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Groundbreaking study unlocks the connection between autism and gut health

[July 9, 2023: Staff Writer, The Brighter Side of News]

Autism has persistently stymied the scientific community for years, with its complex biological origins baffling the relentless search for answers. (CREDIT: Creative Commons)

Autism has persistently stymied the scientific community for years, with its complex biological origins baffling the relentless search for answers. While the labyrinth of genetic, cellular and microbial factors that contribute to the condition is broadening, it still remains largely unchartered.

However, a new area of research focus—the microbiome—has been catching the attention of scientists worldwide. A ground-breaking study, published in the revered journal, Nature Neuroscience, promises to unlock the puzzling relationship between the human gut microbiome and autism.


This captivating research originates from the Simons Foundation's Autism Research Initiative (SFARI) and sheds new light on the connection through an innovative computational approach.

By analyzing numerous previously published datasets, the study resonates with the findings of a long-term study on individuals with autism that focused on microbiome-centered treatment intervention. It also emphasizes the critical role of longitudinal studies in understanding the intricate interplay between the microbiome and complex conditions, such as autism.


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Jamie Morton, one of the leading authors of the study and now an independent consultant, who initiated this work during his tenure as a postdoctoral researcher at Simons Foundation, observed, “We were able to harmonize seemingly disparate data from different studies and find a common language with which to unite them. With this, we were able to identify a microbial signature that distinguishes autistic from neurotypical individuals across many studies.”

His statement encapsulates the pivotal aspect of the research. However, he is quick to stress the need for future investigation. “But the bigger point is that going forward, we need robust long-term studies that look at as many datasets as possible and understand how they change when there is a [therapeutic] intervention,” he states.


This colossal undertaking involved 43 authors from institutions spread across North America, South America, Europe, and Asia. They brought together a unique mix of expertise in computational biology, engineering, medicine, autism, and microbiome research.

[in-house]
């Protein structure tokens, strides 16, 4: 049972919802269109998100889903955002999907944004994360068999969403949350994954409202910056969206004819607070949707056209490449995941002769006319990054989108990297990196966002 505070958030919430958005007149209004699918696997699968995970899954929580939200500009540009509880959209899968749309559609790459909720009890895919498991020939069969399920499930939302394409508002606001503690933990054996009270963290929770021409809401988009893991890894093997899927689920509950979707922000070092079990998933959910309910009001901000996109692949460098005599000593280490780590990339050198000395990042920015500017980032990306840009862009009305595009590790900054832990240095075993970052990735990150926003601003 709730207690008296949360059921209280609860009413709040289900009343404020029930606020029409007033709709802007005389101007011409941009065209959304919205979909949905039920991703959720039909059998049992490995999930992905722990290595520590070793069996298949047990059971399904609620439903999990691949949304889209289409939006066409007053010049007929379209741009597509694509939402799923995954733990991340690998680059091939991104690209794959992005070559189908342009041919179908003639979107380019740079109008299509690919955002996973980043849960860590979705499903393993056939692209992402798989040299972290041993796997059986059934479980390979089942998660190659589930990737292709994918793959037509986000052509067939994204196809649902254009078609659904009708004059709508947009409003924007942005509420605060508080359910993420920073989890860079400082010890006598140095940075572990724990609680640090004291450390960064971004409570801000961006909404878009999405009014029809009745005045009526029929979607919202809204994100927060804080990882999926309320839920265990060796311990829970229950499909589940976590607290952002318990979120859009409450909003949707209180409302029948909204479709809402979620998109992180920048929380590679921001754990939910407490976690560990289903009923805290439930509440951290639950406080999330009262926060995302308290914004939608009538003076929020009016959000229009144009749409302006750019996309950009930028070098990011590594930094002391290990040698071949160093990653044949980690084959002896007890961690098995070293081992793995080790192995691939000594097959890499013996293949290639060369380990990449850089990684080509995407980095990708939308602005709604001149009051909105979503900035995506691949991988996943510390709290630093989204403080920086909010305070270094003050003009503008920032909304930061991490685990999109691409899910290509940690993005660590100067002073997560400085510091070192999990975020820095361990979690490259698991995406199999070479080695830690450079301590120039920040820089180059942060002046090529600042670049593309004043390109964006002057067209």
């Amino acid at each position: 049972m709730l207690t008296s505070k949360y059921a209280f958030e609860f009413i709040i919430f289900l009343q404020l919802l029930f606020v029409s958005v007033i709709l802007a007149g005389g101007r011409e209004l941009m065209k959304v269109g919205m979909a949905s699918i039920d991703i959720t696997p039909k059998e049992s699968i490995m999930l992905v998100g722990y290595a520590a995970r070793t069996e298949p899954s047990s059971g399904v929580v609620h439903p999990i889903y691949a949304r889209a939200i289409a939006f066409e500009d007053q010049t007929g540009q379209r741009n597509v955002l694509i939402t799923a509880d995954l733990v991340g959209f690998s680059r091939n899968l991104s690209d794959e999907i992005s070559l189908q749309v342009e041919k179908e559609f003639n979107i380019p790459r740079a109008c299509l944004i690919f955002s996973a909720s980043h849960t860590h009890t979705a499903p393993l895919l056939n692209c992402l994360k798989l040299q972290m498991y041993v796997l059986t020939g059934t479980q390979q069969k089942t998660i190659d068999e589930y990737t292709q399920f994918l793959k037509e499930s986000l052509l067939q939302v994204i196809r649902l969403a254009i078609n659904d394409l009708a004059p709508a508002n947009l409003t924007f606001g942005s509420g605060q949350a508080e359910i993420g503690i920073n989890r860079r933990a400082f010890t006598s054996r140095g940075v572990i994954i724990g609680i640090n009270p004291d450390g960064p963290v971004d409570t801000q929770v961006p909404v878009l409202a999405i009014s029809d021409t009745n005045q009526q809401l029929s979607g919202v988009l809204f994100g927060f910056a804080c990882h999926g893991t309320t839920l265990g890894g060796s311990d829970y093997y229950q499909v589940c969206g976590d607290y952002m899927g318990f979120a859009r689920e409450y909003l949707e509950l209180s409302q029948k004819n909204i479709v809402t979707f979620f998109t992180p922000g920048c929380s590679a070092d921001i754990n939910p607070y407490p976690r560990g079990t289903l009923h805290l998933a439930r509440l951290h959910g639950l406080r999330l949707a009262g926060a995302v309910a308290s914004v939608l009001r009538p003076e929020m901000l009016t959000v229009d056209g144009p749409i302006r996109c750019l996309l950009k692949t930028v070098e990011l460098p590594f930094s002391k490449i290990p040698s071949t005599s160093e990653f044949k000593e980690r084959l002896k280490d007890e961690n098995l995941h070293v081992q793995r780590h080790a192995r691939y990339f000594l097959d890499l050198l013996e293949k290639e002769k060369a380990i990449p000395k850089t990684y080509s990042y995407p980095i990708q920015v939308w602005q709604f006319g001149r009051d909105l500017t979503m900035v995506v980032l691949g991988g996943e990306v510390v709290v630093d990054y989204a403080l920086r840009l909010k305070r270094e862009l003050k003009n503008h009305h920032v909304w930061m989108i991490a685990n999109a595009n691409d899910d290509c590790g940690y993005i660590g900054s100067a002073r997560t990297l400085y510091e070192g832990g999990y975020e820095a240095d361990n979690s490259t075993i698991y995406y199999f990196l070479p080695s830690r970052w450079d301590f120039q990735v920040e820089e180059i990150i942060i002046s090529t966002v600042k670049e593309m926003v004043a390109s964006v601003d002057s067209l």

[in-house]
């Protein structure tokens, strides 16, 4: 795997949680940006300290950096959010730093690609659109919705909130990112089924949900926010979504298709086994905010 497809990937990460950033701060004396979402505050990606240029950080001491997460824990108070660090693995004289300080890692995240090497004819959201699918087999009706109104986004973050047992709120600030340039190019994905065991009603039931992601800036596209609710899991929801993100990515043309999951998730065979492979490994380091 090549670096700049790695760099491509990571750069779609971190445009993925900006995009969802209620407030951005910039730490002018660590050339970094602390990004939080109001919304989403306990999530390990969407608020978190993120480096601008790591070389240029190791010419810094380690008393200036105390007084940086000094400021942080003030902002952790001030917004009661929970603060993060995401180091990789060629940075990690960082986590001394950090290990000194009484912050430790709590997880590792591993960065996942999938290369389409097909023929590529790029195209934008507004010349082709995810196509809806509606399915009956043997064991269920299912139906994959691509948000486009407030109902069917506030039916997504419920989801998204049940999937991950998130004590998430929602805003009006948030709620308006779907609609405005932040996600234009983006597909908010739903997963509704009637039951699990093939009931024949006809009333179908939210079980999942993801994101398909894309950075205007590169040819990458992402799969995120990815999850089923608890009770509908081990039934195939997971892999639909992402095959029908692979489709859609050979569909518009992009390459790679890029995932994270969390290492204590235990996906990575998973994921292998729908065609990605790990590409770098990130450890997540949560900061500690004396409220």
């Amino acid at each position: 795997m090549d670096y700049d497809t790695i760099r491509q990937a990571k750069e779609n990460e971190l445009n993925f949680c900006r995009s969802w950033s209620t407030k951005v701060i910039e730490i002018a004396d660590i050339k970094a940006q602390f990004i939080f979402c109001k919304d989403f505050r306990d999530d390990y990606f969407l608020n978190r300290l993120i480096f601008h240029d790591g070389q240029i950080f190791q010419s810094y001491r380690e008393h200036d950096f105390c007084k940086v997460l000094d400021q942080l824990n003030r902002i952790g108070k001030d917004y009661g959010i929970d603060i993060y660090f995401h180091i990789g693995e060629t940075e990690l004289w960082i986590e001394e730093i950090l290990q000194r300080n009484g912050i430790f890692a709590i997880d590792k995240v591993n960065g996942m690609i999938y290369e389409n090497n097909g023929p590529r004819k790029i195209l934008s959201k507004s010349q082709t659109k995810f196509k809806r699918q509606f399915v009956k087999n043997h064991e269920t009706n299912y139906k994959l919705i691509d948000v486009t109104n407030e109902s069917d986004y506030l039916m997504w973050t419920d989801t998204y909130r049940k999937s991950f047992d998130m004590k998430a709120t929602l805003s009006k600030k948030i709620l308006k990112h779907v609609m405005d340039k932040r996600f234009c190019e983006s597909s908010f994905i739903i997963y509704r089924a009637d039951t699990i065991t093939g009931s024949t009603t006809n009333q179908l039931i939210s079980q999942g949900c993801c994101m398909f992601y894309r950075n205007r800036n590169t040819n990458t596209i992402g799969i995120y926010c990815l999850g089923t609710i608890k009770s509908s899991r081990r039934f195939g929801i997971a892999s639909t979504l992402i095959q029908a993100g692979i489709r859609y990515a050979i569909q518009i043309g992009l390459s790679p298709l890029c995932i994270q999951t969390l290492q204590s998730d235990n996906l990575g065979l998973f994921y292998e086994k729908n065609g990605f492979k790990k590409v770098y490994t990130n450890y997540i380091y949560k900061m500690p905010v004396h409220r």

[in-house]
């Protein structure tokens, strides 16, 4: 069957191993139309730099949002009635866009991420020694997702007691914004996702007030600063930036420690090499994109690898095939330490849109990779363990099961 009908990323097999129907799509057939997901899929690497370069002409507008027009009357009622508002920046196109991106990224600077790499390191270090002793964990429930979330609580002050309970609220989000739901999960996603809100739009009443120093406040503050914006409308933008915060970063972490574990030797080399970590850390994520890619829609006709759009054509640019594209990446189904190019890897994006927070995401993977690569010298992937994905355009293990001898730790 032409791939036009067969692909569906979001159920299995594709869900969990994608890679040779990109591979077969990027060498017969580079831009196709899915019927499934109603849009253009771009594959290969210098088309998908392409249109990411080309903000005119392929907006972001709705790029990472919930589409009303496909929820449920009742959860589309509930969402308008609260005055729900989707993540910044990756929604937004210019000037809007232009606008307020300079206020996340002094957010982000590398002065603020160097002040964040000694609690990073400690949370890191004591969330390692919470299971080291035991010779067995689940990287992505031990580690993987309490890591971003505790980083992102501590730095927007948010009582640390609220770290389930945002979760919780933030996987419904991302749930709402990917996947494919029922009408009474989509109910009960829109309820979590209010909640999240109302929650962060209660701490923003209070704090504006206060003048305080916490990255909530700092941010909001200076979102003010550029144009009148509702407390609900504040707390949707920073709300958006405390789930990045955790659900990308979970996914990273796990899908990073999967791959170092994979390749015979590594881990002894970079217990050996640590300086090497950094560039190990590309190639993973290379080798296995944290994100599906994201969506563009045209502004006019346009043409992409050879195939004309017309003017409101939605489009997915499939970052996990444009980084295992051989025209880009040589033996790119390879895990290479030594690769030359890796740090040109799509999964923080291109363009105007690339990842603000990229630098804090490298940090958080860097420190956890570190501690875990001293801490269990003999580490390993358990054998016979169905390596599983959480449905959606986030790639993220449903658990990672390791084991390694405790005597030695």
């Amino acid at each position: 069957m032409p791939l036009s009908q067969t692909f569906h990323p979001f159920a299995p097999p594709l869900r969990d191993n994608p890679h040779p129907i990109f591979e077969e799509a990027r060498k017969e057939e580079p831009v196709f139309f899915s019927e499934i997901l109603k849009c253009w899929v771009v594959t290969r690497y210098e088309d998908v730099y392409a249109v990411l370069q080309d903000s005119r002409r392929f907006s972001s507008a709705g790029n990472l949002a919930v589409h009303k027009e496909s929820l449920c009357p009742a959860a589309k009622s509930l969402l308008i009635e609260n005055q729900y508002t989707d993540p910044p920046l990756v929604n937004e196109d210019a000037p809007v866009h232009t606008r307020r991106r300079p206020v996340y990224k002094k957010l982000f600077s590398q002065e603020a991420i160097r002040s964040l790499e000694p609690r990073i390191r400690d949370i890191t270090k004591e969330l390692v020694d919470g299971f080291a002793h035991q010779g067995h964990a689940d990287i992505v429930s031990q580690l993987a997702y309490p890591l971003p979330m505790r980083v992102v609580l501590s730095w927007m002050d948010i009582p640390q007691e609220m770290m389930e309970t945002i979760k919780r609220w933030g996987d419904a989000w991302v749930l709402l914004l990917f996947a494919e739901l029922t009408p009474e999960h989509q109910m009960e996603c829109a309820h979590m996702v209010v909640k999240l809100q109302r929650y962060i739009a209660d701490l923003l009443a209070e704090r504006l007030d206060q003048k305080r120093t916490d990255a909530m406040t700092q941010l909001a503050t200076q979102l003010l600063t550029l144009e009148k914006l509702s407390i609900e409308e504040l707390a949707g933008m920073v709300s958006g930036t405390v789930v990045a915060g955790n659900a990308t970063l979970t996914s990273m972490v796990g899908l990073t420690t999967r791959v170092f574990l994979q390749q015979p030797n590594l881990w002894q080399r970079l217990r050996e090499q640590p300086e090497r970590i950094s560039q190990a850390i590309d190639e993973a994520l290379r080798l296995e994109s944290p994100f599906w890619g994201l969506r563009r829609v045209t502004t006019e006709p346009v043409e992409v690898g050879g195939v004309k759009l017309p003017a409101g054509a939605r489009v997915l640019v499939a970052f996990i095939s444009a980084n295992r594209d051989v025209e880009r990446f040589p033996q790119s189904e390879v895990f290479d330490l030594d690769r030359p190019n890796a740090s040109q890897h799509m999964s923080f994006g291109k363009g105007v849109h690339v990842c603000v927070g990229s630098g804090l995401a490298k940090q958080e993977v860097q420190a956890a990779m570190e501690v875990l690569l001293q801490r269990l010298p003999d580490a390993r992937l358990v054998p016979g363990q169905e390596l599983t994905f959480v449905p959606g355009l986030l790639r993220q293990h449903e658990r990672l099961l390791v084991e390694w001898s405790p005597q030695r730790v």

Diagram delineating the concept of age matching and sex matching. (CREDIT: Nature Neuroscience)

Rob Knight, director of the Center for Microbiome Innovation at the University of California San Diego and a co-author of the study, believes in the power of collaboration. “The sheer number of fields and areas of expertise in this large-scale collaboration is noteworthy and necessary to get a new and consistent picture of autism,” he emphasizes.

Untangling the knot that is autism involves addressing its inherent complexity. Previous attempts to identify specific gut microbes involved in the condition have been confounded by the heterogeneous nature of both autism and the microbiome. With autistic individuals differing from each other genetically, physiologically, and behaviorally, and the unique challenges presented by the microbiome, pinpointing relevant microbial population changes has proven difficult.


Brittany Needham, study co-author and assistant professor of anatomy, cell biology and physiology at the Indiana University School of Medicine, remarks, “A single time point is only so powerful; it could be very different tomorrow or next week.” She is referring to the fact that most studies to date have been single snapshots of the microbial populations present in autistic individuals.

Differential ranking analysis across omics levels. (CREDIT: Nature Neuroscience)

Co-corresponding author Gaspar Taroncher-Oldenburg, director of Therapeutics Alliances at New York University, who initiated the work with Morton while he was a consultant-in-residence for SFARI, was eager to tackle the ever-evolving question of the microbiome's association with autism. He explains, “We wanted to address the constantly evolving question of how the microbiome is associated with autism, and thought, ‘let's go back to existing datasets and see how much information we may be able to get out of them.’”